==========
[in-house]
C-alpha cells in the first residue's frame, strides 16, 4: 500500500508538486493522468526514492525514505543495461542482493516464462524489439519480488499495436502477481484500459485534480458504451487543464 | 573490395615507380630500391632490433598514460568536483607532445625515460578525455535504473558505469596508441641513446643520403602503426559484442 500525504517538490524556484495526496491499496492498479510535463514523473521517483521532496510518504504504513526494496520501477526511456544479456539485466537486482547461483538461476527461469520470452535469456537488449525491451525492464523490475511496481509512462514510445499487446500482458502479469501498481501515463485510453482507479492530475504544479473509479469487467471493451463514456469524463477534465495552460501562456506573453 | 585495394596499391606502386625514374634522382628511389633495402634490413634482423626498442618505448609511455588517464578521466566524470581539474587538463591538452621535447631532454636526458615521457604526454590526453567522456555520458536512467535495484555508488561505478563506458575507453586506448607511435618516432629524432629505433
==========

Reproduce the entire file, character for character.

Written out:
[in-house]
C-alpha cells in the first residue's frame, strides 16, 4: 500500500508538486493522468526514492525514505543495461542482493516464462524489439519480488499495436502477481484500459485534480458504451487543464 | 573490395615507380630500391632490433598514460568536483607532445625515460578525455535504473558505469596508441641513446643520403602503426559484442 500525504517538490524556484495526496491499496492498479510535463514523473521517483521532496510518504504504513526494496520501477526511456544479456539485466537486482547461483538461476527461469520470452535469456537488449525491451525492464523490475511496481509512462514510445499487446500482458502479469501498481501515463485510453482507479492530475504544479473509479469487467471493451463514456469524463477534465495552460501562456506573453 | 585495394596499391606502386625514374634522382628511389633495402634490413634482423626498442618505448609511455588517464578521466566524470581539474587538463591538452621535447631532454636526458615521457604526454590526453567522456555520458536512467535495484555508488561505478563506458575507453586506448607511435618516432629524432629505433